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[54] Now, after these misfortunes had happened to the Jews at Antioch, a second calamity befell them, the description of which when we were going about we premised the account foregoing; for upon this accident, whereby the four-square market-place was burnt down, as well as the archives, and the place where the public records were preserved, and the royal palaces, (and it was not without difficulty that the fire was then put a stop to, which was likely, by the fury wherewith it was carried along, to have gone over the whole city,) Antiochus accused the Jews as the occasion of all the mischief that was done. Now this induced the people of Antioch, who were now under the immediate persuasion, by reason of the disorder they were in, that this calumny was true, and would have been under the same persuasion, even though they had not borne an ill-will at the Jews before, to believe this man's accusation, especially when they considered what had been done before, and this to such a degree, that they all fell violently upon those that were accused, and this, like madmen, in a very furious rage also, even as if they had seen the Jews in a manner setting fire themselves to the city; nor was it without difficulty that one Cneius Collegas, the legate, could prevail with them to permit the affairs to be laid before Caesar; for as to Cesennius Petus, the president of Syria, Vespasian had already sent him away; and so it happened that he was not yet come back thither. But when Collegas had made a careful inquiry into the matter, he found out the truth, and that not one of those Jews that were accused by Antiochus had any hand in it, but that all was done by some vile persons greatly in debt, who supposed that if they could once set fire to the market-place, and burn the public records, they should have no further demands made upon them. So the Jews were under great disorder and terror, in the uncertain expectations of what would be the upshot of these accusations against them.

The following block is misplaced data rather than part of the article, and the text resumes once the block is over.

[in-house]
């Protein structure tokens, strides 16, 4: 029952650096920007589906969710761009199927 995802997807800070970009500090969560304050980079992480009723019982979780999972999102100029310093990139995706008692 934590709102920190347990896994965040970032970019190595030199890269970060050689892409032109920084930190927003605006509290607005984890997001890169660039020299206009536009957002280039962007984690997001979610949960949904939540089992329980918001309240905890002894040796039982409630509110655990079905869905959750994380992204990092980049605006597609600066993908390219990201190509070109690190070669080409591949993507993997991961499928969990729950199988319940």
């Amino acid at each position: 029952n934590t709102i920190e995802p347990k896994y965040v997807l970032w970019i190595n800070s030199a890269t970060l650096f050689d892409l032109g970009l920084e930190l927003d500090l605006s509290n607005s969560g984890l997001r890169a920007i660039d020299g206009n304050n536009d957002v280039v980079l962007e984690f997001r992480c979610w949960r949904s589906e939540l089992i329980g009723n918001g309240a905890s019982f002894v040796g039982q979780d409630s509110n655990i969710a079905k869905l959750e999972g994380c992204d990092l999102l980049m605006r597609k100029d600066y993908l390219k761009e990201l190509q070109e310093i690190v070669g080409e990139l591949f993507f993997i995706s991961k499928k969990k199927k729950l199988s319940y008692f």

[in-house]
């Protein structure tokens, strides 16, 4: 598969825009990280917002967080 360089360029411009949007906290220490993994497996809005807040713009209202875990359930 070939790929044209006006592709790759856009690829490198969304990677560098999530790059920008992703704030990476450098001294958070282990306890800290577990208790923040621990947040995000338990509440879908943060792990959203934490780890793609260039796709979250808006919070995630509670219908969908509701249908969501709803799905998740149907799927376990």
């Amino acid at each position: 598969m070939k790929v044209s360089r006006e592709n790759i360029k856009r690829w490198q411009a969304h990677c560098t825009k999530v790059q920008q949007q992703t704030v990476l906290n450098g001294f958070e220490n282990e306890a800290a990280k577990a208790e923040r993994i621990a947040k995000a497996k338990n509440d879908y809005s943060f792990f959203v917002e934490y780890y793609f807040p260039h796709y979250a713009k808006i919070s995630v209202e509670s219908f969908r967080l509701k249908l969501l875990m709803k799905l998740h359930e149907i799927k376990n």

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1 HOW VESPASIAN WAS RECEIVED AT ROME; AS ALSO HOW THE GERMANS REVOLTED FROM THE ROMANS, BUT WERE SUBDUED. THAT THE SARMATIANS OVERRAN MYSIA, BUT WERE COMPELLED TO RETIRE TO THEIR OWN COUNTRY AGAIN.

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